Not knowing when to say “no”?
“Are you tired? Worn out? Burned out on religion? Come to me. Get away with me and you’ll recover your life. I’ll show you how to take a real rest. Walk with me and work with me – watch how I do it.
Learn the unforced rhythms of grace.
I won’t lay anything heavy or ill-fitting on you. Keep company with me and you’ll learn to live freely and lightly.” Matthew 11:28-30
For some, it may be a paradigm shift to think of placing supports that redirect to a path of restful joy in abundant living. It’s an invitation to be still in unforced, unhurried, rhythms of grace. It’s quite counterculture to being fueled by espresso and adrenaline that masquerade as self-control in the busyness of an over scheduled calendar.
Instead of a vast quantity, it would be similar to focusing on the most exquisite ingredients to place in a beautiful bowl for the most amazing recipe to be shared. Some of those ingredients may be intentional in the way time is spent, being fully present in the moments, and living with intentional supports growing towards a desired purpose, one including guarding those precious eight hours of sleep.
We all have a “Rule for Life”. It’s either intentional, or by default of the way we have always lived life. An intentional “Rule”, although a process to arrive at through prayer, Scripture, and guidelines can lead to further maturity and spiritual formation.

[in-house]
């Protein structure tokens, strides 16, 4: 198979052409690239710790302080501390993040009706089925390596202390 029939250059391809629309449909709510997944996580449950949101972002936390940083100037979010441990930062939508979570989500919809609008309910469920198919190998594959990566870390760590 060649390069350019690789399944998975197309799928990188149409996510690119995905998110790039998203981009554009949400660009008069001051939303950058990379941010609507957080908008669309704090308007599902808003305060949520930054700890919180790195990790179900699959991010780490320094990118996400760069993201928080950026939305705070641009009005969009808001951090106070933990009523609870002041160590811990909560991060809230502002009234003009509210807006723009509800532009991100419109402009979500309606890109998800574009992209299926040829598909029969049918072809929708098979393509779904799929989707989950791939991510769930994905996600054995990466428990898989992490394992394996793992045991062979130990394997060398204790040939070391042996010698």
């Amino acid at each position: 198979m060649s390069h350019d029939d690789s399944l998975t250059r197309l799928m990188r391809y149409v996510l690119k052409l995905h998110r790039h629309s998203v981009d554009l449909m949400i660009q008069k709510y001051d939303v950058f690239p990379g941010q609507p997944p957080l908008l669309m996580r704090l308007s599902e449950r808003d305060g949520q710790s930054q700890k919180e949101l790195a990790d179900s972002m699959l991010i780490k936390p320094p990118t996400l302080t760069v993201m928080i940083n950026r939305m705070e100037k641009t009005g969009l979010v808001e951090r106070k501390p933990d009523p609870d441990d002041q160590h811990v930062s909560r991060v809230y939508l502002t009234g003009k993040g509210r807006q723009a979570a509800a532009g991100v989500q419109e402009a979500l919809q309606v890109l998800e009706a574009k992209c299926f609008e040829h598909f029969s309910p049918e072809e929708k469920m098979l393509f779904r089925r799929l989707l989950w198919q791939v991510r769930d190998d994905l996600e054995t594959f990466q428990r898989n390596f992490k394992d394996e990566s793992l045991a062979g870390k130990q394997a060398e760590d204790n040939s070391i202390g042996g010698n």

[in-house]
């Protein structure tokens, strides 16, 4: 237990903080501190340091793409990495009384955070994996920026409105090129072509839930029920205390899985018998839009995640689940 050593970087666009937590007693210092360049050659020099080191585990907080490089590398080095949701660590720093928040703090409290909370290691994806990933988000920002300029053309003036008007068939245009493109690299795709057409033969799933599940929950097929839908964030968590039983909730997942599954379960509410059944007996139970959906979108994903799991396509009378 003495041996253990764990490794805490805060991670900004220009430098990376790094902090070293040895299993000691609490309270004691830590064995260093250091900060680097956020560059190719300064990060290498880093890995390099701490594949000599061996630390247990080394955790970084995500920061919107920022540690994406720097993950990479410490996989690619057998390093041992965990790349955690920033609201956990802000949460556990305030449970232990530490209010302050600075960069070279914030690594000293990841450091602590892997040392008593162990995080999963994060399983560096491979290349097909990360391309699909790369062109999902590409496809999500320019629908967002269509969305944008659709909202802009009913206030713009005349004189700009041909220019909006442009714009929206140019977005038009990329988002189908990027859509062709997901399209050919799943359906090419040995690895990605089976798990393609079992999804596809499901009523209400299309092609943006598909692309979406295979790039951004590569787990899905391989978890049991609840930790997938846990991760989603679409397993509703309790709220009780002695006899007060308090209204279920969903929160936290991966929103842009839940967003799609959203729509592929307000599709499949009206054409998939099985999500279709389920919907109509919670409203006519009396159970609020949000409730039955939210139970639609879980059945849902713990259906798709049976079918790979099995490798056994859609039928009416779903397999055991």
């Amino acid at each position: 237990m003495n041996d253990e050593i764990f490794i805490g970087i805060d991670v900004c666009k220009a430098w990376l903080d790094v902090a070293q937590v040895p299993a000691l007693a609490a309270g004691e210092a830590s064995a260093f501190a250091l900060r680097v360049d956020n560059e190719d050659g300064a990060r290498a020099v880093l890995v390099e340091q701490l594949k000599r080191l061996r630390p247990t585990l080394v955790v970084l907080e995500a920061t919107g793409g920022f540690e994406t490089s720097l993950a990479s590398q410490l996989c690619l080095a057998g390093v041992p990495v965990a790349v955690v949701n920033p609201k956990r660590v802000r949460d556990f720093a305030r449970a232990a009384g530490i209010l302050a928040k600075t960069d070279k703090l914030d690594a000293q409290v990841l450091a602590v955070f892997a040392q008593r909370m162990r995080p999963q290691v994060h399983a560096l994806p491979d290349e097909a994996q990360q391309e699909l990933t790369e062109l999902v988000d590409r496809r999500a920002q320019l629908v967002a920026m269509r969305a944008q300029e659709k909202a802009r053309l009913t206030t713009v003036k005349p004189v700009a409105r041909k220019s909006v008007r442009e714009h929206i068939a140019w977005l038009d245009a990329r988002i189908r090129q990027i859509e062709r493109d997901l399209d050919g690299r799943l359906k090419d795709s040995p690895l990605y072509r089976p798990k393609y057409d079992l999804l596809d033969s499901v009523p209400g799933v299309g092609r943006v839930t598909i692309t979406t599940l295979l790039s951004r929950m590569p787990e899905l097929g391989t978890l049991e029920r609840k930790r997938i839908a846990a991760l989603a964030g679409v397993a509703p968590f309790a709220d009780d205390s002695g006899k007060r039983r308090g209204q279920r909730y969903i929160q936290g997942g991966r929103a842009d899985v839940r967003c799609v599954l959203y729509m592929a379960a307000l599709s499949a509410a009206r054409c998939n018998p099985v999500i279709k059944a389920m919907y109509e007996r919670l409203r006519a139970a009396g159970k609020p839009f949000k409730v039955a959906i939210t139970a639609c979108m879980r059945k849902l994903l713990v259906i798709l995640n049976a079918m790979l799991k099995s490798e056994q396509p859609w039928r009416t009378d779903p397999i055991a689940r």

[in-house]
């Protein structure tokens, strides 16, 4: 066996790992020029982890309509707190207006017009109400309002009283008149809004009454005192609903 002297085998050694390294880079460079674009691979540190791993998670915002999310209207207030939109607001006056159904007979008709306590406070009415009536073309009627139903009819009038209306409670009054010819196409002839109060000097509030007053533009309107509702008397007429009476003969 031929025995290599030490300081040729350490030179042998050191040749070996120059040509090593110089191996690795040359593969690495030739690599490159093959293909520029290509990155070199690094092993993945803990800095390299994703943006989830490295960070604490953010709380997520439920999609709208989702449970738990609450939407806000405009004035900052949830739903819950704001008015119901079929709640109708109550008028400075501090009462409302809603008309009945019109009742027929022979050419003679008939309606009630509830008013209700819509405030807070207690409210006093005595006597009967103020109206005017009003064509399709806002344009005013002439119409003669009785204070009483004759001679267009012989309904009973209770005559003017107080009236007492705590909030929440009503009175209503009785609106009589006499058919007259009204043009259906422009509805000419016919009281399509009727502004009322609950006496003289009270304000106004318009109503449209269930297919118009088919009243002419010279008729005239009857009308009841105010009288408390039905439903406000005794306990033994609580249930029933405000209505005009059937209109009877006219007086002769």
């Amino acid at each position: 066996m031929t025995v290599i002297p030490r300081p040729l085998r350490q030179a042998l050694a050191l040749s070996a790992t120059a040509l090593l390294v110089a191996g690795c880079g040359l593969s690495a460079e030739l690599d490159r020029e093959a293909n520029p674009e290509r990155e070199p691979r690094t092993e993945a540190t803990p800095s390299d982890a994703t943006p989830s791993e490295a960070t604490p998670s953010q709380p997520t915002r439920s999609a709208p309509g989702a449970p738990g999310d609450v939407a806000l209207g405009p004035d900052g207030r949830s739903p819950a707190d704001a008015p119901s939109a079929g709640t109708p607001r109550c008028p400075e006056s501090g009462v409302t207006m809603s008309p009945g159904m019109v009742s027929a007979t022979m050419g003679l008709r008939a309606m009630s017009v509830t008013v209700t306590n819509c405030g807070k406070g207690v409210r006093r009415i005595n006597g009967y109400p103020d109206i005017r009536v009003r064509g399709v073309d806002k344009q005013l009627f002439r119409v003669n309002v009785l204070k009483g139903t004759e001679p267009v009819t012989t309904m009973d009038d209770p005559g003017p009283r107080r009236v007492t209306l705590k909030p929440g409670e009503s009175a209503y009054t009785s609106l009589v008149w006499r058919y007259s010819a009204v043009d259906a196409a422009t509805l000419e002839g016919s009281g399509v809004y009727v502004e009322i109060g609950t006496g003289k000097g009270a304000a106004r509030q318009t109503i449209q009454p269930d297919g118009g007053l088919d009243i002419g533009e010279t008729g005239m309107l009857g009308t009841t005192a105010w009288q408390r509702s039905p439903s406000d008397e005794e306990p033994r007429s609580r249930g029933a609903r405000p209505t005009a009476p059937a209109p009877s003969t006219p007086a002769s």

“Rule” from Latin regula or regulae, means basic principle, rule, or standard.
It relates to the spiritual ways of monks, especially St. Benedict around 540 A.D.
A rule can be compared to a trellis; it helps the vines be cultivated in a well-ordered path of intentional growth that yields an abundance of fruit or an outcome of joy. It makes space for listening.
It’s carried out in intentional routines placed in everyday living. It’s an intentional slowing. Are not the mature vines the ones cultivated to produce the most delectable fruit?
What if, through prayer, guidance, and contemplative thought one defined their roles to around five, placed margin in one’s life, reset to the point of being aware of even the melodious sound of the rustling of leaves of a cool autumn day, and woke intentional to have an hour to read for inspiration, prayer, and reflection?
The undesired result of default setting often produces stress, risk of chronic health issues, overeating, overspending, and a lack of self-control in addition to the relational tension with those closest.
An intentional Rule of Life would have been a beautiful standard for myself as our family found ourselves on a special needs journey with our youngest son. It would have been a dramatic support in the midst of the stages of grief. Like most parents, I scoured scientific journal articles into seeing the sunrise, lost a rhythm of ordered sleep, and definitely didn’t resemble even a hint of an abundant life in the first few years. Soul nourishment to even reach depletion was lacking in reserves. Yet, through the beautiful ways that God often moves in seasons and time, I am celebrating this unhurried peaceful pace at the forefront and intentionally decreased the portion on my plate, which has ultimately been freeing. I pray you prayerfully consider if creating an intentional Rule of Life would be a blessing to you and those closest to you.
Is the path you are on leading to the place you want to go?
How are your relationships, health, stewardship of your time and talent, recreational time, or Sabbath rest affected by your current Rule of Life?
Books for further thought:
Margin, by Richard A. Swenson, M.D.
Crafting a Rule of Life, by Stephen A. Macchia